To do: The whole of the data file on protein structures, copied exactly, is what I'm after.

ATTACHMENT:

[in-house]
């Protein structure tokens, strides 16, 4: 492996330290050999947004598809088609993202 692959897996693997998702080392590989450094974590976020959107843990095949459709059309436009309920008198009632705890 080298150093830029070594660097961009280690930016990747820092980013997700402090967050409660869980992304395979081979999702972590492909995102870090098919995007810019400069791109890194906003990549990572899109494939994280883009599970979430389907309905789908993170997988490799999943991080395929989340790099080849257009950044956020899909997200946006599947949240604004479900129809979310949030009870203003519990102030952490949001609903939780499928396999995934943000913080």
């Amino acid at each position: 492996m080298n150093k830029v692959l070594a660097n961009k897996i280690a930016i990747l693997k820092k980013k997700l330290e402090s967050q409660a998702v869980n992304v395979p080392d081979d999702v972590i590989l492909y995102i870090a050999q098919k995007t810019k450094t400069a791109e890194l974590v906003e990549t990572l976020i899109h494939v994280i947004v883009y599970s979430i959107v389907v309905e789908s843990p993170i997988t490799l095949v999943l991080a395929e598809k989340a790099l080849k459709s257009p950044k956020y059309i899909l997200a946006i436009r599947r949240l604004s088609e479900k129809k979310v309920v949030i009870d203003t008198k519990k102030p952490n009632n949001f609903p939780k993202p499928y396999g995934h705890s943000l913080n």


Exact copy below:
[in-house]
């Protein structure tokens, strides 16, 4: 492996330290050999947004598809088609993202 692959897996693997998702080392590989450094974590976020959107843990095949459709059309436009309920008198009632705890 080298150093830029070594660097961009280690930016990747820092980013997700402090967050409660869980992304395979081979999702972590492909995102870090098919995007810019400069791109890194906003990549990572899109494939994280883009599970979430389907309905789908993170997988490799999943991080395929989340790099080849257009950044956020899909997200946006599947949240604004479900129809979310949030009870203003519990102030952490949001609903939780499928396999995934943000913080």
């Amino acid at each position: 492996m080298n150093k830029v692959l070594a660097n961009k897996i280690a930016i990747l693997k820092k980013k997700l330290e402090s967050q409660a998702v869980n992304v395979p080392d081979d999702v972590i590989l492909y995102i870090a050999q098919k995007t810019k450094t400069a791109e890194l974590v906003e990549t990572l976020i899109h494939v994280i947004v883009y599970s979430i959107v389907v309905e789908s843990p993170i997988t490799l095949v999943l991080a395929e598809k989340a790099l080849k459709s257009p950044k956020y059309i899909l997200a946006i436009r599947r949240l604004s088609e479900k129809k979310v309920v949030i009870d203003t008198k519990k102030p952490n009632n949001f609903p939780k993202p499928y396999g995934h705890s943000l913080n």